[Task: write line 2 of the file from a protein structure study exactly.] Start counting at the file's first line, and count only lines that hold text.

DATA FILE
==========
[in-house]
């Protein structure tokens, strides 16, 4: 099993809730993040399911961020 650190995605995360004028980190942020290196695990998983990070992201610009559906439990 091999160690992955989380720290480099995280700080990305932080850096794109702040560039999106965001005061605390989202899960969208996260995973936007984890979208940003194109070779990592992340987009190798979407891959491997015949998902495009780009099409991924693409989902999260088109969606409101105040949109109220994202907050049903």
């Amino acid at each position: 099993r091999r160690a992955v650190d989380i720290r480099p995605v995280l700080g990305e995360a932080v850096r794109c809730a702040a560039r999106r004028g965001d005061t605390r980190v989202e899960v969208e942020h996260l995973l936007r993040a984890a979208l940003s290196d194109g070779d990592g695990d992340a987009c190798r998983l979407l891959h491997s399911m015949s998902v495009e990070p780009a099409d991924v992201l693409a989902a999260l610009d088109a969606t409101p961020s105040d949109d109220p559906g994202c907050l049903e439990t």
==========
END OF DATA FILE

């Protein structure tokens, strides 16, 4: 099993809730993040399911961020 650190995605995360004028980190942020290196695990998983990070992201610009559906439990 091999160690992955989380720290480099995280700080990305932080850096794109702040560039999106965001005061605390989202899960969208996260995973936007984890979208940003194109070779990592992340987009190798979407891959491997015949998902495009780009099409991924693409989902999260088109969606409101105040949109109220994202907050049903």